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Sunset and sawdust by Joe R. Lansdale

Sunset and sawdust (original 2004; edition 2004)

by Joe R. Lansdale

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353730,914 (3.73)6
Title:Sunset and sawdust
Authors:Joe R. Lansdale
Info:New York : Alfred A. Knopf : Distributed by Random House, 2004.
Collections:Your library
Tags:crime, noir, Texas, oil, Great Depression, 2013

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Sunset and Sawdust by Joe R. Lansdale (2004)



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Showing 5 of 5
REVIEWED: Sunset and Sawdust
WRITTEN BY: Joe R. Lansdale
PUBLISHED: January, 2005

This is classic Lansdale: Well-written, gripping, and at times poignantly funny. Sunset Jones kills her abusive husband in self-defense in the middle of a cyclone. It’s really quite symbolic as not only her home and husband are gone, but her entire life is torn apart. From the very beginning, it’s a story of her reconstructing everything around her, including her own world views. Through the assistance of her wealthy mother-in-law, Sunset becomes Sheriff of the town, a small logging camp in the 1930’s depression. One of her first orders of business is to solve a brutal double murder that her late-husband (the former Sheriff) buried. The book effortlessly cuts across genres of mystery and thriller, horror, western and humor. Lansdale, as common for him, deals with race and gender issues and takes a progressive stance against commonly held clichés. Great read overall. The only complaint was that Lansdale built up such a pair of clever and creepy villains, but then rarely used them. He needs to write a prologue story stat, just about McBride and his half-brother, Two!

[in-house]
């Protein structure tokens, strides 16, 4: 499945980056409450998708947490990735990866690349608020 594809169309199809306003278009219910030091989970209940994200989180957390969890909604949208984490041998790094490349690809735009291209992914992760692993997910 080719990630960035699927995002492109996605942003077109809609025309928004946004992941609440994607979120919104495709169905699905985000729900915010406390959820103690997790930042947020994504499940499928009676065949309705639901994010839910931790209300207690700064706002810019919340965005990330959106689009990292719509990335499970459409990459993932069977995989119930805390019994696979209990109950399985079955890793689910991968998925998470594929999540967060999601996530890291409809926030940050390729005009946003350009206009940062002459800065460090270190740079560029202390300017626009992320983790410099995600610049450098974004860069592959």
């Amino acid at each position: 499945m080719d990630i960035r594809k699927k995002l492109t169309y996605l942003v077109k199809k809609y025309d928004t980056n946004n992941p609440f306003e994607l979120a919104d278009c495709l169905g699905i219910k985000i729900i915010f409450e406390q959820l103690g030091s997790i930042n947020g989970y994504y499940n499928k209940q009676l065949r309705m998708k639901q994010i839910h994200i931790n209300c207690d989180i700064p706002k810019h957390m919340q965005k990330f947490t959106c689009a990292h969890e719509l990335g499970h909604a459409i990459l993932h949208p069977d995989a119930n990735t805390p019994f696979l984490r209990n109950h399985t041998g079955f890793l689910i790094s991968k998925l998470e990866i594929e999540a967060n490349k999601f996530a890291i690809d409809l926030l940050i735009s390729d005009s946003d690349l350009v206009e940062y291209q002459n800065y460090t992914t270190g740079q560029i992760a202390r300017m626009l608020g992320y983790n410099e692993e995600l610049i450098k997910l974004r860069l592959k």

Four out of Five stars ( )
  Eric_J._Guignard | Jun 25, 2013 |
Opening with a dramatic start; our heroine, Sunset, shoots the Sheriff (her husband) in the head as he tries to rape and beat her. Events which leave Sunset, homeless, husbandless and in need of a job. So in slightly implausible circumstances through support of her powerful mother in law (who pretty much owns the only company in the town) she gets her husband’s job.. and gets thrust into a solving some brutal murders.

This is a whodunit with a lot of darkness but a lot of heart. Set in Texas during the Great Depression we get drifters, low life’s, lost souls, Ku Klux Klan, hard workers and firm friends. Once I got over the implausible premise this was a fun read, the murders are secondary really to Sunset and her daughter struggling to come up for air. The highs and lows of the peripheral characters. The story twists enough to keep you entertained and Lansdale is very good at strong female characters, satisfying endings, visually arresting fights and tense drama. It's not gratuitous by any means but the darkness ramps up the tension. You never know who is going to make it.

It may not be my favourite of Lansdale’s (try Edge of Dark Water) but lovers of crime and Lansdale fans will lap this up. ( )
  clfisha | Jan 29, 2013 |
It's the depression era in East Texas. The Klu Klux Klan is active and many Texas men feel that they can smack around their wives and not have to answer for it.

Constable Pete Jones comes home drunk and beats his wife, Sunset. Then he begins to rape her. As this is happening, she reaches for his revolver, shoots him in the head and kills him.

Since the sawmill town of Camp Rapture, Texas is now without law enforcement, at a camp meeting, with the help of Sunset's mother-in-law, who is majority owner of the sawmill, Sunset is appointed the new constable, on a trial basis. She will be assisted by Clyde Fox and a new man in town who goes by the nickname, Hillbilly.